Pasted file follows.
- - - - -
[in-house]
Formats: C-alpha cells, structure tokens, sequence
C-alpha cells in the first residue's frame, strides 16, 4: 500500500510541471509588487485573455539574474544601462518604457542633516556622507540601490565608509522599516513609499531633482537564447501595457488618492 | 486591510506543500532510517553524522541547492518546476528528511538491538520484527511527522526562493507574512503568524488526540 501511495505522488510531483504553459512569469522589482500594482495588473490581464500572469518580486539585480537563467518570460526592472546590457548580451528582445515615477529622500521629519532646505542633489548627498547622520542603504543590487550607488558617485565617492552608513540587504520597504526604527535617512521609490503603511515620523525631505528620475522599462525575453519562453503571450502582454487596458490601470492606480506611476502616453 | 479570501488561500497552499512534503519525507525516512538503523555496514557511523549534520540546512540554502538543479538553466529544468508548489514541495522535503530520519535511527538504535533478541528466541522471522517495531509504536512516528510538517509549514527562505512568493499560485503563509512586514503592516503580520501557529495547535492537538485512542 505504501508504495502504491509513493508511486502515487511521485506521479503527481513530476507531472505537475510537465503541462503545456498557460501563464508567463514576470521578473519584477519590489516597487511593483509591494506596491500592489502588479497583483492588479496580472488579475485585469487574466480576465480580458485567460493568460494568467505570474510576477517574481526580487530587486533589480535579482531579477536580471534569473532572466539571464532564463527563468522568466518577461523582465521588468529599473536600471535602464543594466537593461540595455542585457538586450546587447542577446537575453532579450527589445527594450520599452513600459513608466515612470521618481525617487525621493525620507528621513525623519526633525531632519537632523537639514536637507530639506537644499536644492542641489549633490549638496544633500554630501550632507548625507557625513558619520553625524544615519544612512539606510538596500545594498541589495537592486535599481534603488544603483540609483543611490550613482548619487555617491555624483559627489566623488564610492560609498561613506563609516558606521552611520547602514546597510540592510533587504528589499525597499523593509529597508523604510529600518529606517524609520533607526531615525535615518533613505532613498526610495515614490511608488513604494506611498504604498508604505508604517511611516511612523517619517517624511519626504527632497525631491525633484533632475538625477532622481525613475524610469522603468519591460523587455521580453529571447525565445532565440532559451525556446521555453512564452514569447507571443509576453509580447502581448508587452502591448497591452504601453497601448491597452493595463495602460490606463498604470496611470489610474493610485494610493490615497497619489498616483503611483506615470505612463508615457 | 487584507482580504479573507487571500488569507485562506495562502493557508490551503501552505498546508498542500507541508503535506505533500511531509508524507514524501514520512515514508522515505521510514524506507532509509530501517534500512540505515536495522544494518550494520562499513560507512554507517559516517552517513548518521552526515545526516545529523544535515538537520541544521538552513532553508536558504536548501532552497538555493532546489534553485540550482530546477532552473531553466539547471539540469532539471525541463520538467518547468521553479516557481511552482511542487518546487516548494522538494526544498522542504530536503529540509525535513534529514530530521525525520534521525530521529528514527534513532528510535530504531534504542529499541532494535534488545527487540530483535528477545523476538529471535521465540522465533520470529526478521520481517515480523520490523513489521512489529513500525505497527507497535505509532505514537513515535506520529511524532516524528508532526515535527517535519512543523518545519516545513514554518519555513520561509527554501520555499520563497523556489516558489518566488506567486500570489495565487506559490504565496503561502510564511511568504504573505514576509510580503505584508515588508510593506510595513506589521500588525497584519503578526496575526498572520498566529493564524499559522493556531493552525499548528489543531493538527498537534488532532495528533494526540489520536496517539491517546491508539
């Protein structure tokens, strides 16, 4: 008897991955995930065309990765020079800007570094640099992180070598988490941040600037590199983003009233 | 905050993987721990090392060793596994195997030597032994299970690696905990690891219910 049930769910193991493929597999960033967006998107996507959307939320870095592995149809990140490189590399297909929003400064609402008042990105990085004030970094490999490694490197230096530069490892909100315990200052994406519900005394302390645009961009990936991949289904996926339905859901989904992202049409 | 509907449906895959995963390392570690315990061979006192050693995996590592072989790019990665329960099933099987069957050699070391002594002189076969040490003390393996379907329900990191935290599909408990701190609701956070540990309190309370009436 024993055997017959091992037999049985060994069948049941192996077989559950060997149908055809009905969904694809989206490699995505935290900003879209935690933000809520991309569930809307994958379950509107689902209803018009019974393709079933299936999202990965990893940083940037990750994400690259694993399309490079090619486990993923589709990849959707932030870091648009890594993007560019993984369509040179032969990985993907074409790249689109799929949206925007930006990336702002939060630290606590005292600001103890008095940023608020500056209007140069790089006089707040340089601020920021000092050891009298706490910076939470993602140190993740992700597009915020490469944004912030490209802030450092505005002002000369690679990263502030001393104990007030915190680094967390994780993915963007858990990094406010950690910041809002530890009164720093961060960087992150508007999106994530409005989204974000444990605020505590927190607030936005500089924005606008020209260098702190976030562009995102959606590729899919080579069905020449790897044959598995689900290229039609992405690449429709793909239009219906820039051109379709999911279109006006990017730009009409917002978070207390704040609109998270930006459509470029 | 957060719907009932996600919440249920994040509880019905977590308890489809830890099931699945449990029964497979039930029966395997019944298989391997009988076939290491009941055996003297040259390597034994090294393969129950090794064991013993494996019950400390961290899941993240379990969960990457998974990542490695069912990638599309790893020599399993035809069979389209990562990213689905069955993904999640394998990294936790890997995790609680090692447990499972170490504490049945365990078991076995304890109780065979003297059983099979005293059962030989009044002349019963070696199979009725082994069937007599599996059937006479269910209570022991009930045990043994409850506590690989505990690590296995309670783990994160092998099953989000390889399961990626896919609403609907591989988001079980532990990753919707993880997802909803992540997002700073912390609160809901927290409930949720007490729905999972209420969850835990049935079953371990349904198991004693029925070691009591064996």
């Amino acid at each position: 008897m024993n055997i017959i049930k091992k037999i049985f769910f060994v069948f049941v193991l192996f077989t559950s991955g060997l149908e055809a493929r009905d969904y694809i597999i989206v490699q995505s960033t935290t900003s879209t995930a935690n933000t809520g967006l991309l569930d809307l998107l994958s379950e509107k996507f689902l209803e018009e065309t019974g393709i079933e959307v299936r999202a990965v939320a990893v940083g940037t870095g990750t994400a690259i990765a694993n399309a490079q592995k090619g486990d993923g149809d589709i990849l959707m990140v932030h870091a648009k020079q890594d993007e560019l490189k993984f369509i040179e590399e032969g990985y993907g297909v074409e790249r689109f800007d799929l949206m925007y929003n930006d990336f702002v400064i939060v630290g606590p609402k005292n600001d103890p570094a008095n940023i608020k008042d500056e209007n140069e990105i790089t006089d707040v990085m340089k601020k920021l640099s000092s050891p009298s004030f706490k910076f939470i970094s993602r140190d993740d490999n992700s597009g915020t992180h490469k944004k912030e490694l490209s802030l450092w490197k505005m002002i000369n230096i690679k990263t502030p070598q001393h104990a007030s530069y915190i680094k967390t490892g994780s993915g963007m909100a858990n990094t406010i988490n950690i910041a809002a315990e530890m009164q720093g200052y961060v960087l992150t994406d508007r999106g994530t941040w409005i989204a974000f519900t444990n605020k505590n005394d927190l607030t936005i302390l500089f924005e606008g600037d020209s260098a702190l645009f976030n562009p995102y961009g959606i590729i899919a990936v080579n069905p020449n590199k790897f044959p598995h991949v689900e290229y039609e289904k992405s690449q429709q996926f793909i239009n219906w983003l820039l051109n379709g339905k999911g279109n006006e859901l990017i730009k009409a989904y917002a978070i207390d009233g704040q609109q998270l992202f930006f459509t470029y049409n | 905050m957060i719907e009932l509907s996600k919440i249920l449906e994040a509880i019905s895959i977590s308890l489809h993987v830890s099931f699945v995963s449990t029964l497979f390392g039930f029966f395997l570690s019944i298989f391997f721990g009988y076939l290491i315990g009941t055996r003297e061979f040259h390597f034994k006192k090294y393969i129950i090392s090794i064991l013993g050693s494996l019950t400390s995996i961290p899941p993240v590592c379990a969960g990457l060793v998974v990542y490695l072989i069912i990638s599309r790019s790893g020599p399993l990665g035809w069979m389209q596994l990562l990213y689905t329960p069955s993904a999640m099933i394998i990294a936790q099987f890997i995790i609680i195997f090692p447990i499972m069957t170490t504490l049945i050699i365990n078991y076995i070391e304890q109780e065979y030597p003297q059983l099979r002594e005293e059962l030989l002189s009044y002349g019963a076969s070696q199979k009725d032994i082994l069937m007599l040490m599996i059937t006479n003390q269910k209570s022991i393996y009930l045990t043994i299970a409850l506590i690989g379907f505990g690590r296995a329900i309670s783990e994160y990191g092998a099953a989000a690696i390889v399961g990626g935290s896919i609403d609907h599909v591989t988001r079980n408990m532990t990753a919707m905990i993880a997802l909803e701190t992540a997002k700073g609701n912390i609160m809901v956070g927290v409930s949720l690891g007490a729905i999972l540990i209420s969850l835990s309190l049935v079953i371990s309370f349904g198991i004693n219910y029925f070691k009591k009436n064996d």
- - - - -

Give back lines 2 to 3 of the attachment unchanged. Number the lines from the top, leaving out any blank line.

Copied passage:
Formats: C-alpha cells, structure tokens, sequence
C-alpha cells in the first residue's frame, strides 16, 4: 500500500510541471509588487485573455539574474544601462518604457542633516556622507540601490565608509522599516513609499531633482537564447501595457488618492 | 486591510506543500532510517553524522541547492518546476528528511538491538520484527511527522526562493507574512503568524488526540 501511495505522488510531483504553459512569469522589482500594482495588473490581464500572469518580486539585480537563467518570460526592472546590457548580451528582445515615477529622500521629519532646505542633489548627498547622520542603504543590487550607488558617485565617492552608513540587504520597504526604527535617512521609490503603511515620523525631505528620475522599462525575453519562453503571450502582454487596458490601470492606480506611476502616453 | 479570501488561500497552499512534503519525507525516512538503523555496514557511523549534520540546512540554502538543479538553466529544468508548489514541495522535503530520519535511527538504535533478541528466541522471522517495531509504536512516528510538517509549514527562505512568493499560485503563509512586514503592516503580520501557529495547535492537538485512542 505504501508504495502504491509513493508511486502515487511521485506521479503527481513530476507531472505537475510537465503541462503545456498557460501563464508567463514576470521578473519584477519590489516597487511593483509591494506596491500592489502588479497583483492588479496580472488579475485585469487574466480576465480580458485567460493568460494568467505570474510576477517574481526580487530587486533589480535579482531579477536580471534569473532572466539571464532564463527563468522568466518577461523582465521588468529599473536600471535602464543594466537593461540595455542585457538586450546587447542577446537575453532579450527589445527594450520599452513600459513608466515612470521618481525617487525621493525620507528621513525623519526633525531632519537632523537639514536637507530639506537644499536644492542641489549633490549638496544633500554630501550632507548625507557625513558619520553625524544615519544612512539606510538596500545594498541589495537592486535599481534603488544603483540609483543611490550613482548619487555617491555624483559627489566623488564610492560609498561613506563609516558606521552611520547602514546597510540592510533587504528589499525597499523593509529597508523604510529600518529606517524609520533607526531615525535615518533613505532613498526610495515614490511608488513604494506611498504604498508604505508604517511611516511612523517619517517624511519626504527632497525631491525633484533632475538625477532622481525613475524610469522603468519591460523587455521580453529571447525565445532565440532559451525556446521555453512564452514569447507571443509576453509580447502581448508587452502591448497591452504601453497601448491597452493595463495602460490606463498604470496611470489610474493610485494610493490615497497619489498616483503611483506615470505612463508615457 | 487584507482580504479573507487571500488569507485562506495562502493557508490551503501552505498546508498542500507541508503535506505533500511531509508524507514524501514520512515514508522515505521510514524506507532509509530501517534500512540505515536495522544494518550494520562499513560507512554507517559516517552517513548518521552526515545526516545529523544535515538537520541544521538552513532553508536558504536548501532552497538555493532546489534553485540550482530546477532552473531553466539547471539540469532539471525541463520538467518547468521553479516557481511552482511542487518546487516548494522538494526544498522542504530536503529540509525535513534529514530530521525525520534521525530521529528514527534513532528510535530504531534504542529499541532494535534488545527487540530483535528477545523476538529471535521465540522465533520470529526478521520481517515480523520490523513489521512489529513500525505497527507497535505509532505514537513515535506520529511524532516524528508532526515535527517535519512543523518545519516545513514554518519555513520561509527554501520555499520563497523556489516558489518566488506567486500570489495565487506559490504565496503561502510564511511568504504573505514576509510580503505584508515588508510593506510595513506589521500588525497584519503578526496575526498572520498566529493564524499559522493556531493552525499548528489543531493538527498537534488532532495528533494526540489520536496517539491517546491508539